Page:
Take the 2-minute tour ×
Stack Overflow is a question and answer site for professional and enthusiast programmers. It's 100% free, no registration required.

The bash history command is very cool. I understand why it shows the line numbers, but is there a way I can invoke the history command and suppress the line numbers?

The point here is to use the history command, so please don't reply cat ~/.bash_history

Current Output:

image

Desired Output:

image

Thanks, Everyone

Thanks to everyone for your great solutions. Paul's is the simplest and will work for me for because my bash history size is set at 2000.

I also wanted to share a cool article I found this morning. It has a couple good options that I am now using, like keeping duplicate entries out of the bash history and making sure multiple bash sessions don't overwrite the history file: http://blog.macromates.com/2008/working-with-history-in-bash/

share|improve this question

closed as off-topic by Cristian Ciupitu, Zaffy, Sebastian, zero323, Mureinik Nov 18 '13 at 1:40

This question appears to be off-topic. The users who voted to close gave this specific reason:

  • "Questions about general computing hardware and software are off-topic for Stack Overflow unless they directly involve tools used primarily for programming. You may be able to get help on Super User." – Cristian Ciupitu, Zaffy, Sebastian, zero323, Mureinik
If this question can be reworded to fit the rules in the help center, please edit the question.

add comment

4 Answers

up vote 32 down vote accepted

Try this:

$ history | cut -c 8-
share|improve this answer
    
Can we pipe in the output from the history command instead of reading the file? –  cwd Aug 18 '11 at 15:45
    
Seems to work! Can you explain what it's doing? Will it work if the numbers are 1 - 10,000? –  cwd Aug 18 '11 at 15:47
    
It's pretty crude - you can probably do better with sed or awk. cut here is just stripping off the first 7 characters of each line. –  Paul R Aug 18 '11 at 15:51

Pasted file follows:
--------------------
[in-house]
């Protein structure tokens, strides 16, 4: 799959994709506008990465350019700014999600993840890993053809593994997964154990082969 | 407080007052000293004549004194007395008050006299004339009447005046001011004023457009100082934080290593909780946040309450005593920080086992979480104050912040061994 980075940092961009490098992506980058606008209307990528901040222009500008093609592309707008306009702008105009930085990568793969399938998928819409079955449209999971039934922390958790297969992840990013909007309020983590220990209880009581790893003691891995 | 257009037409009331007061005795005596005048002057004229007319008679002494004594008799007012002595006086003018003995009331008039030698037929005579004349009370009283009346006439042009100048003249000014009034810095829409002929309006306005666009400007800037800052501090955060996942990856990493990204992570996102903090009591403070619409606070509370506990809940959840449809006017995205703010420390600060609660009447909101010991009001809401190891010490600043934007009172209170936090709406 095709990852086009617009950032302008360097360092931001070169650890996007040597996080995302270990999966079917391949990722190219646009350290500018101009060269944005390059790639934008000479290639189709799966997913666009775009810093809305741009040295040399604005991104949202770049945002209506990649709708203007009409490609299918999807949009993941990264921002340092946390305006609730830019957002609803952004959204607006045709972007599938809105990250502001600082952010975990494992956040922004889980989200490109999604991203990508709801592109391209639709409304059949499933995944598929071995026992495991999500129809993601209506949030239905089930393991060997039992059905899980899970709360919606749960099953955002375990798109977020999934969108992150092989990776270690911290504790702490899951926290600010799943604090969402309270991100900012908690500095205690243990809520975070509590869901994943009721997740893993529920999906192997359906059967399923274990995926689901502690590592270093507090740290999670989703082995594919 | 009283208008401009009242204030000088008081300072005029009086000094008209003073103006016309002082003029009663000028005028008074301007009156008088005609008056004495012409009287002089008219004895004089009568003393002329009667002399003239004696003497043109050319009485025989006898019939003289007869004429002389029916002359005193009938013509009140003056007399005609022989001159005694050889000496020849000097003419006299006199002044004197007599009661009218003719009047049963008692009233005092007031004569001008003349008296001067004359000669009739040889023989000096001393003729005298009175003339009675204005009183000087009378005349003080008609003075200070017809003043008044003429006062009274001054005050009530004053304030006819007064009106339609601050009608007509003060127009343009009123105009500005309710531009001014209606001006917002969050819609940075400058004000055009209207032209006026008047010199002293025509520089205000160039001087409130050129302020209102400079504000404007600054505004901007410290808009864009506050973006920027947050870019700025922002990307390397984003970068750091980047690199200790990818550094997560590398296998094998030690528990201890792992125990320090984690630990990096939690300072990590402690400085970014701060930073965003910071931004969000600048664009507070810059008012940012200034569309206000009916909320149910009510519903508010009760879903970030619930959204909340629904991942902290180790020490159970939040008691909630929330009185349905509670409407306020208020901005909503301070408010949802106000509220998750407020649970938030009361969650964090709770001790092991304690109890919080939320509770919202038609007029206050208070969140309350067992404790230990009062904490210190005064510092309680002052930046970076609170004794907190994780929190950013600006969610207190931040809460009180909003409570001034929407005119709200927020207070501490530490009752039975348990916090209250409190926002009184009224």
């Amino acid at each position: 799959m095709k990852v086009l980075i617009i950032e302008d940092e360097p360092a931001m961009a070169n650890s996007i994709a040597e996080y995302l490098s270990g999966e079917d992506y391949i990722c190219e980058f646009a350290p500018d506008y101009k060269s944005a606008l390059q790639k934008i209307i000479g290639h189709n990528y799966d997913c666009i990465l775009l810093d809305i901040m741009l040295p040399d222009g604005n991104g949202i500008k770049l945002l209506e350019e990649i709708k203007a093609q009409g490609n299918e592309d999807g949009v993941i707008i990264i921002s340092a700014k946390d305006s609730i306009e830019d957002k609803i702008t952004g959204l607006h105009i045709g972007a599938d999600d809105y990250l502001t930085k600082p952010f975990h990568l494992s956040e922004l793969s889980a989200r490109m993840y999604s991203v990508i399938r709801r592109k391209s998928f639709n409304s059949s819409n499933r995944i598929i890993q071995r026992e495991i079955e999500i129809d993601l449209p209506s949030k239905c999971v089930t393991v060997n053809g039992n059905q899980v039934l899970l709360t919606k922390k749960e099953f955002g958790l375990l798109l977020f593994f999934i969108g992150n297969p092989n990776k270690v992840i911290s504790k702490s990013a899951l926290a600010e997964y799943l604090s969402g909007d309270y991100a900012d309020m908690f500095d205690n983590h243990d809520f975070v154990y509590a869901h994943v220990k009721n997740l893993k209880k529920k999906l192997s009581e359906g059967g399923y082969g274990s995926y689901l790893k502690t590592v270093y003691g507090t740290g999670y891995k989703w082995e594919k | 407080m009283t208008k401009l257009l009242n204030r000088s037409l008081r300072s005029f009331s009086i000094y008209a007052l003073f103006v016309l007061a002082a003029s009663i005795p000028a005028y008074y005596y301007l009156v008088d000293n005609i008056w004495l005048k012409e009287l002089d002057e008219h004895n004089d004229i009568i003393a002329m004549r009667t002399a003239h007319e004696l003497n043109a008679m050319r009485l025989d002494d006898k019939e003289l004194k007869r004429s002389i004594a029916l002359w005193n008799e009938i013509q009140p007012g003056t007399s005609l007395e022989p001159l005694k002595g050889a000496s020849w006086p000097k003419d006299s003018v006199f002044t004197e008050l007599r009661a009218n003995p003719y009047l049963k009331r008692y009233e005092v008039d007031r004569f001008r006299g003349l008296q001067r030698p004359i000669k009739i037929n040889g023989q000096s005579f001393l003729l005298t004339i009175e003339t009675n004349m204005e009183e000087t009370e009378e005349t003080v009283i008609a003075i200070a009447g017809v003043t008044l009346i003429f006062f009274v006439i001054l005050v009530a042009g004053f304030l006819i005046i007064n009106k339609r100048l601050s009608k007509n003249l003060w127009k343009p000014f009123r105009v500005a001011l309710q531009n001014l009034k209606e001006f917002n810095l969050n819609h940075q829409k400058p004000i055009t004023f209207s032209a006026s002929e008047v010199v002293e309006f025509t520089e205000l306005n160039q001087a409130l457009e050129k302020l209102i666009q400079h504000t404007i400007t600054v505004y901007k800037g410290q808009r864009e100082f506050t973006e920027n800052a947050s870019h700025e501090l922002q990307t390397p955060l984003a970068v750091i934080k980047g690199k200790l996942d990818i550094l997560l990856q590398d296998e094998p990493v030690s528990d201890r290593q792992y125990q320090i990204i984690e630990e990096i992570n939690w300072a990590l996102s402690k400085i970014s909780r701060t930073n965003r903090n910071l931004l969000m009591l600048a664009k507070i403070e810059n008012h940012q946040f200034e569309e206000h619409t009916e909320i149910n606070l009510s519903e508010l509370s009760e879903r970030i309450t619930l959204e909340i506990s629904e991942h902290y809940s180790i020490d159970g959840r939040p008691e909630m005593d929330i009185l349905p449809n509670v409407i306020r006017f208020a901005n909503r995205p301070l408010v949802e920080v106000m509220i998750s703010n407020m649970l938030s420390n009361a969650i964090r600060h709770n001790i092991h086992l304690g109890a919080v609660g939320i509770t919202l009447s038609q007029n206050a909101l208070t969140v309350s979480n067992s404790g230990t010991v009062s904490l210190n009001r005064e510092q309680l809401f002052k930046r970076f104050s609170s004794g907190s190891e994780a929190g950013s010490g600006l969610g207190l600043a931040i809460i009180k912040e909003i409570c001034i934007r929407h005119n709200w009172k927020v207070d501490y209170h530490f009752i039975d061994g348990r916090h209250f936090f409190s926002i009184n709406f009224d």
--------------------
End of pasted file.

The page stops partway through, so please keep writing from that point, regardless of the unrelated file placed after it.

2  
man cut. It's deleting the first 7 characters of each line of output of the history command. It should only have problems if the number exceeds 99,999, something I've never seen (and I use shells a lot). But if you're concerned about that: history | sed 's/^ *[0-9]* *//' –  Keith Thompson Aug 18 '11 at 15:54
1  
cool I noticed you edited your response after I posted my answer.. +1 definitely better than mine. –  ring bearer Aug 18 '11 at 15:56
show 4 more comments

awk can help:

history|awk '{$1="";print substr($0,2)}'

This answer can fail if you have a long hsitory.

HTH

share|improve this answer
add comment

Alternatively, you could use sed:

history | sed 's/^[ ]*[0-9]\+[ ]*//'

Using alias, you can set this as your standard (stick it in your bash_profile):

alias history="history | sed 's/^[ ]*[0-9]\+[ ]*//'"
share|improve this answer
    
\+ in a basic regular expression is not POSIX conformant. Use \{1,\} if your sed doesn't support the non-standard \+ extension. –  Richard Hansen Apr 17 at 21:13
add comment

history command does not have an option to suppress line numbers. You will have to combine multiple commands as everyone is suggesting:

Example :

history | cut -d' ' -f4- | sed 's/^ \(.*$\)/\1/g'
share|improve this answer
add comment

Not the answer you're looking for? Browse other questions tagged or ask your own question.